By Jason Cohen
With the school year set to begin in a few weeks, Millburn Township is facing a major decision regarding education.
On Sept. 27, the town will vote on a bond referendum, which the state Department of Education (DOE) has agreed to provide the district with $7.61 million in funding for improvements to district buildings if the referendum passes.
According to Nancy Dries, the communications coordinator for Millburn Township Public Schools, the state will provide debt service aid in the amount of $7,618,199. That brings the net cost of the proposed referendum to $17,974,977 from the total cost of $25,593,176. The tax impact on the average home in Millburn Short Hills assessed at $1 million dollars will be $134.19 per year.
If approved, the referendum will authorize the district to raise funds through the sale of bonds to finance the purchase and renovation of the former Millburn Regional Day School (MRDS) building to become a fifth grade school to be known again as Washington School; innovation and research; design spaces at all schools; renovation of media centers at the elementary schools; and improvements at the middle school and high school.
The referendum also includes updating the alarm and district wide communication systems and the renovations to the bathroom facilities and air conditioning.
Millburn Superintendent Christine Burton said the public supports the proposed changes and looks forward to the vote.
“A referendum is an important signal to the public that we are making important steps forward to improve our schools,” Burton said. “We partner with the residents of the school district to provide the best for our students. We have confined the costs of this referendum to projects that directly impact our students and staff.”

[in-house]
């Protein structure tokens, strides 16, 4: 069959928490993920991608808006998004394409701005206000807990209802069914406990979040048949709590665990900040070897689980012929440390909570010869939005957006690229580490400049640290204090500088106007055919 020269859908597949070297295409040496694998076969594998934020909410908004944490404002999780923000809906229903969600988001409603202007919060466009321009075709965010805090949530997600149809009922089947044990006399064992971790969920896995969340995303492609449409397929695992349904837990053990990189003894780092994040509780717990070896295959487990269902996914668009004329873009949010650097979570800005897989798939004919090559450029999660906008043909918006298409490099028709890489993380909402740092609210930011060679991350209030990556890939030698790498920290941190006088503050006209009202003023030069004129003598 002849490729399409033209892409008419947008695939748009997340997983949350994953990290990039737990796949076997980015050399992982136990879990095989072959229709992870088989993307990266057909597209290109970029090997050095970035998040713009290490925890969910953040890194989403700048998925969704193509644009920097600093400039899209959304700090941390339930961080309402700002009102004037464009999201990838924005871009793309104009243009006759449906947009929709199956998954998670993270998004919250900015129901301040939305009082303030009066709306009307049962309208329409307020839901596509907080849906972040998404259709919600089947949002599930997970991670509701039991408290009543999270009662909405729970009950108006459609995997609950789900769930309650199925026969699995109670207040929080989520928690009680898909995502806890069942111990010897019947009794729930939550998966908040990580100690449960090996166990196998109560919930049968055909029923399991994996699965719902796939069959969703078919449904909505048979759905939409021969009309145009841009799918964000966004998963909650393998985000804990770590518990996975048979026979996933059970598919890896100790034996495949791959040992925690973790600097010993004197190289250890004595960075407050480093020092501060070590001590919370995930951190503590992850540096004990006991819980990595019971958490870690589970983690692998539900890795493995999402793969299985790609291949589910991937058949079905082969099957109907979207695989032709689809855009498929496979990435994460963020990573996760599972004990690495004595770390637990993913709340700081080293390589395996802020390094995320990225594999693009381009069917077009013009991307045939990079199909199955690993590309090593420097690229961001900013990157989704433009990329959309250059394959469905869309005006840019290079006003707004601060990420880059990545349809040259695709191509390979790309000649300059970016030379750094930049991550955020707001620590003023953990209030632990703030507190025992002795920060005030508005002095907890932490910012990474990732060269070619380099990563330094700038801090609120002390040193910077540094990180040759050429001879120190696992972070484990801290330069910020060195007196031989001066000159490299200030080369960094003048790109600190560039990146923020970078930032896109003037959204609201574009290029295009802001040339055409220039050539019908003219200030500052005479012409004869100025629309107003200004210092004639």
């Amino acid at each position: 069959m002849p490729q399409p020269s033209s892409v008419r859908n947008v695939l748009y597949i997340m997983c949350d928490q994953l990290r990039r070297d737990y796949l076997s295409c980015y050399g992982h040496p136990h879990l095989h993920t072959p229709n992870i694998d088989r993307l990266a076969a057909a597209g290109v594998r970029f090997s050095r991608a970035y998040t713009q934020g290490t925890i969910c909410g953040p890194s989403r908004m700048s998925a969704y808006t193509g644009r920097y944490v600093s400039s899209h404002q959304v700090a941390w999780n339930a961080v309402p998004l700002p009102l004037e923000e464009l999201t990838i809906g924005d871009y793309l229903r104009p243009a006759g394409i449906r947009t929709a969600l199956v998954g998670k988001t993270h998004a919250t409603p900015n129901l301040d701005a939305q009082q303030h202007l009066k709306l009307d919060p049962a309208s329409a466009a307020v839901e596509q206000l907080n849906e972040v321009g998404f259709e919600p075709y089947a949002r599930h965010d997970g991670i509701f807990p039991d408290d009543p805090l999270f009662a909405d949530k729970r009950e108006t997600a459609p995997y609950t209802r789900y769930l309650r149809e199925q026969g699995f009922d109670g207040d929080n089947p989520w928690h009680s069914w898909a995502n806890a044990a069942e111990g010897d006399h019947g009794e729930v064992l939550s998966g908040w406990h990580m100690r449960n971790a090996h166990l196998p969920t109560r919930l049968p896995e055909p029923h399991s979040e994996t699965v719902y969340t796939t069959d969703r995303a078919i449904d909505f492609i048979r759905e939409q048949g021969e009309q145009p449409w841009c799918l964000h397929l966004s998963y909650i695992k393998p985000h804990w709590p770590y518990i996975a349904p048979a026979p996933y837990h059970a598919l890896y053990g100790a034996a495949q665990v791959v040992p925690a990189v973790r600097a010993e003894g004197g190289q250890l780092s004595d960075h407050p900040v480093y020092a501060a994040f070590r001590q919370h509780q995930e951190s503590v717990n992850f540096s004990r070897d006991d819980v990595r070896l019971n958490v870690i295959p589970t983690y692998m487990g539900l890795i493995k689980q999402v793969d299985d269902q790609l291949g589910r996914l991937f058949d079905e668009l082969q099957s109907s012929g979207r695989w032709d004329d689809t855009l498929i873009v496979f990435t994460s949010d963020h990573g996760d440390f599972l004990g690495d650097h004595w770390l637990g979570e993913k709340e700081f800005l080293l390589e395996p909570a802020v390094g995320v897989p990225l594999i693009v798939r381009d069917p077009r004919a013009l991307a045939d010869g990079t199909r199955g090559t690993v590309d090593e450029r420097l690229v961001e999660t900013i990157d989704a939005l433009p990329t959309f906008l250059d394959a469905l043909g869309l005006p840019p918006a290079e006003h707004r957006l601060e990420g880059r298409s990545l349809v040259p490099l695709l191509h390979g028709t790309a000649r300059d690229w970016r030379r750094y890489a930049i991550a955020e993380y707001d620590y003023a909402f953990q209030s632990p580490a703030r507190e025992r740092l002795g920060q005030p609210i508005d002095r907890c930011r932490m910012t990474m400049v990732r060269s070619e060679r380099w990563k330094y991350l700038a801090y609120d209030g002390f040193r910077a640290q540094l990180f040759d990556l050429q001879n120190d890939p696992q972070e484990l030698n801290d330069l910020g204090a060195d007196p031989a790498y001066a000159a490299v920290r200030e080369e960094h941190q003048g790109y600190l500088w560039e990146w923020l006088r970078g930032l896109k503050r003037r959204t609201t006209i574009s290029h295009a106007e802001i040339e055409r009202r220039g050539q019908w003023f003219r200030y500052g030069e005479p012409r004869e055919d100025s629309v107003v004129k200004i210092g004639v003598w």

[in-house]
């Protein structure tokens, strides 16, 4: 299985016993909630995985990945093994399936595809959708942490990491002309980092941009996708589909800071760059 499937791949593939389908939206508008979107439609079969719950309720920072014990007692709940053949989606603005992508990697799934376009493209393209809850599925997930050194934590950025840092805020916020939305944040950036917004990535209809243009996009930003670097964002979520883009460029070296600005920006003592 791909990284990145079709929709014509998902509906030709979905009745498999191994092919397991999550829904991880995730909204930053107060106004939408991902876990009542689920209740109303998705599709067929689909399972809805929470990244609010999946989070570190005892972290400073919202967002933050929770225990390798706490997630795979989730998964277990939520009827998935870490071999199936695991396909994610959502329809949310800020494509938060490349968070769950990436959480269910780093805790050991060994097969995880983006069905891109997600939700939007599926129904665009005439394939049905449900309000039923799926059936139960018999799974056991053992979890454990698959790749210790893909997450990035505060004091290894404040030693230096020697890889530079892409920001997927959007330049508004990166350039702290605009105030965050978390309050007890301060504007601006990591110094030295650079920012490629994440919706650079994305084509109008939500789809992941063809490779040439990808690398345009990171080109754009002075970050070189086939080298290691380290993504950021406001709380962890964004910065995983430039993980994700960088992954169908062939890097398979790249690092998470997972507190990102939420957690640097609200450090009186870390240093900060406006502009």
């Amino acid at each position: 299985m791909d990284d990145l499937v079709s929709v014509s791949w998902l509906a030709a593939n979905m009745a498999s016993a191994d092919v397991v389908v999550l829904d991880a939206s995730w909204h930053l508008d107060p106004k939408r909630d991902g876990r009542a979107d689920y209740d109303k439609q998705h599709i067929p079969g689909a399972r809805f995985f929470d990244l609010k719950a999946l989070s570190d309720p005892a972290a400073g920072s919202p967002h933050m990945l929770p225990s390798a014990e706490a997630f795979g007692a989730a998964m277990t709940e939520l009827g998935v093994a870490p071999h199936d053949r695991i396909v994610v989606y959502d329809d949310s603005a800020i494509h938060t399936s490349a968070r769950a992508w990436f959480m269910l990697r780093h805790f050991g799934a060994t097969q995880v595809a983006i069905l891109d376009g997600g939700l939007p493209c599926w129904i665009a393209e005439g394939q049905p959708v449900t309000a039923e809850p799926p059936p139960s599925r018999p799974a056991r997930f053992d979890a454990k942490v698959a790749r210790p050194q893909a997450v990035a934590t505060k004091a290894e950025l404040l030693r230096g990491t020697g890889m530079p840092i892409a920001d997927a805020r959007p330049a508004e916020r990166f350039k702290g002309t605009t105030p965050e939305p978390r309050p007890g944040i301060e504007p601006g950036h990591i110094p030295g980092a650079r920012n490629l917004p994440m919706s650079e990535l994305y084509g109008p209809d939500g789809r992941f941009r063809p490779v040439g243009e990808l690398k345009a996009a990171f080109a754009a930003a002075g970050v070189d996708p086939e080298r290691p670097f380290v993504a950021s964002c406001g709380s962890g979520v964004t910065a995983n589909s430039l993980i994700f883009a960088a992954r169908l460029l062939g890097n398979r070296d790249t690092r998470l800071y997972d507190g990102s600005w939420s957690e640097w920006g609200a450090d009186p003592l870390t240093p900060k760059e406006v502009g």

Burton explained that the Board of Education and the school district provided information during every step of the referendum process last year. There have been many special meetings of the board, presentations at schools and Parent Teacher Organization meetings. There will also continue to be opportunities for members of the public to learn about the proposed referendum.
However, Burton noted that if it does not pass, the district will look at alternative measures for addressing enrollment and population issues at the elementary schools. Some solutions that are being considered are re-districting elementary school borders, or moving to “soft borders,” which means that students new to an elementary school will be registered to the school that has space in a particular grade, not necessarily their neighborhood school.
Information about the referendum may be found at https://sites.google.com/a/millburn.org/millburn-referendum/.
“As a district that continually seeks to enhance and improve our schools, this referendum will fulfill the goal of investing in excellence,” Burton said.